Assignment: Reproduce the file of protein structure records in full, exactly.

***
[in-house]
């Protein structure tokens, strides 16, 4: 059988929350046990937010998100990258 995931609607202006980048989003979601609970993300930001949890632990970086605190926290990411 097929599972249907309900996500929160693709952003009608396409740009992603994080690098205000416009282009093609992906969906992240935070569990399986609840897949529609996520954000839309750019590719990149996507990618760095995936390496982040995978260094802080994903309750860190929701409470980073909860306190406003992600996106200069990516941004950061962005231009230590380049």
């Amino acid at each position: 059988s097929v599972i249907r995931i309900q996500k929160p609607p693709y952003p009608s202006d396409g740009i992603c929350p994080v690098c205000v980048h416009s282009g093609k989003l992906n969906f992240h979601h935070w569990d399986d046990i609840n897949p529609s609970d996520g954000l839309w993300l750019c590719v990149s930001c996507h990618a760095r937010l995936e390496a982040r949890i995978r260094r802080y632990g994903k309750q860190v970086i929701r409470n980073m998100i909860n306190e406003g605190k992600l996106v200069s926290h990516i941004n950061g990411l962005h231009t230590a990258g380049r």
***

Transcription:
[in-house]
């Protein structure tokens, strides 16, 4: 059988929350046990937010998100990258 995931609607202006980048989003979601609970993300930001949890632990970086605190926290990411 097929599972249907309900996500929160693709952003009608396409740009992603994080690098205000416009282009093609992906969906992240935070569990399986609840897949529609996520954000839309750019590719990149996507990618760095995936390496982040995978260094802080994903309750860190929701409470980073909860306190406003992600996106200069990516941004950061962005231009230590380049």
């Amino acid at each position: 059988s097929v599972i249907r995931i309900q996500k929160p609607p693709y952003p009608s202006d396409g740009i992603c929350p994080v690098c205000v980048h416009s282009g093609k989003l992906n969906f992240h979601h935070w569990d399986d046990i609840n897949p529609s609970d996520g954000l839309w993300l750019c590719v990149s930001c996507h990618a760095r937010l995936e390496a982040r949890i995978r260094r802080y632990g994903k309750q860190v970086i929701r409470n980073m998100i909860n306190e406003g605190k992600l996106v200069s926290h990516i941004n950061g990411l962005h231009t230590a990258g380049r």